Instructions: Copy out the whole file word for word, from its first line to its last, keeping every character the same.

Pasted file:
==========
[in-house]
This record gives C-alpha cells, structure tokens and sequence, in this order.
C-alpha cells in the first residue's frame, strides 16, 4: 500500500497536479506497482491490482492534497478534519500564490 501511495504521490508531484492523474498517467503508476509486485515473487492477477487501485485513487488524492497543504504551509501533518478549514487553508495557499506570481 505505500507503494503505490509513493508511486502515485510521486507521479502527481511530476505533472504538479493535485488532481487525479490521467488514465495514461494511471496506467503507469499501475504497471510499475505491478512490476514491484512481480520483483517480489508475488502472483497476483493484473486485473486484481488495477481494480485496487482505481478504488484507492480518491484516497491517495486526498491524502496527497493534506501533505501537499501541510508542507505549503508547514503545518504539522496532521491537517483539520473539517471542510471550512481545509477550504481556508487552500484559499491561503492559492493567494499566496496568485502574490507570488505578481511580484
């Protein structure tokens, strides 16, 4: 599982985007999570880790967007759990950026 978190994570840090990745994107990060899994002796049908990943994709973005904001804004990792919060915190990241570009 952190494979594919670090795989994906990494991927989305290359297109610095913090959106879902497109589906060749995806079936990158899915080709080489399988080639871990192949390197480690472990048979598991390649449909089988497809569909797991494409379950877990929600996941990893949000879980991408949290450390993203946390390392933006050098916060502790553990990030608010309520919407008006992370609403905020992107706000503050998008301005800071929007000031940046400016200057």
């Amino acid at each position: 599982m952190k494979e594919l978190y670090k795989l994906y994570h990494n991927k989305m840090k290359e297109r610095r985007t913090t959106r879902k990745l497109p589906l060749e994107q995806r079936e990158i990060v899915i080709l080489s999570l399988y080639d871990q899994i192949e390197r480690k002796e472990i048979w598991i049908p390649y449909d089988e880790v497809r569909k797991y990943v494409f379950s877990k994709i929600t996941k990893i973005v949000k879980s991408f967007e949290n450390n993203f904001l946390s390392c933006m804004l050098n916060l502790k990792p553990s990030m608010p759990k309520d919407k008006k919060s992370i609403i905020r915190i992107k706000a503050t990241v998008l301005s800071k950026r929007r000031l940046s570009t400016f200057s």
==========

[in-house]
This record gives C-alpha cells, structure tokens and sequence, in this order.
C-alpha cells in the first residue's frame, strides 16, 4: 500500500497536479506497482491490482492534497478534519500564490 501511495504521490508531484492523474498517467503508476509486485515473487492477477487501485485513487488524492497543504504551509501533518478549514487553508495557499506570481 505505500507503494503505490509513493508511486502515485510521486507521479502527481511530476505533472504538479493535485488532481487525479490521467488514465495514461494511471496506467503507469499501475504497471510499475505491478512490476514491484512481480520483483517480489508475488502472483497476483493484473486485473486484481488495477481494480485496487482505481478504488484507492480518491484516497491517495486526498491524502496527497493534506501533505501537499501541510508542507505549503508547514503545518504539522496532521491537517483539520473539517471542510471550512481545509477550504481556508487552500484559499491561503492559492493567494499566496496568485502574490507570488505578481511580484
């Protein structure tokens, strides 16, 4: 599982985007999570880790967007759990950026 978190994570840090990745994107990060899994002796049908990943994709973005904001804004990792919060915190990241570009 952190494979594919670090795989994906990494991927989305290359297109610095913090959106879902497109589906060749995806079936990158899915080709080489399988080639871990192949390197480690472990048979598991390649449909089988497809569909797991494409379950877990929600996941990893949000879980991408949290450390993203946390390392933006050098916060502790553990990030608010309520919407008006992370609403905020992107706000503050998008301005800071929007000031940046400016200057």
């Amino acid at each position: 599982m952190k494979e594919l978190y670090k795989l994906y994570h990494n991927k989305m840090k290359e297109r610095r985007t913090t959106r879902k990745l497109p589906l060749e994107q995806r079936e990158i990060v899915i080709l080489s999570l399988y080639d871990q899994i192949e390197r480690k002796e472990i048979w598991i049908p390649y449909d089988e880790v497809r569909k797991y990943v494409f379950s877990k994709i929600t996941k990893i973005v949000k879980s991408f967007e949290n450390n993203f904001l946390s390392c933006m804004l050098n916060l502790k990792p553990s990030m608010p759990k309520d919407k008006k919060s992370i609403i905020r915190i992107k706000a503050t990241v998008l301005s800071k950026r929007r000031l940046s570009t400016f200057s």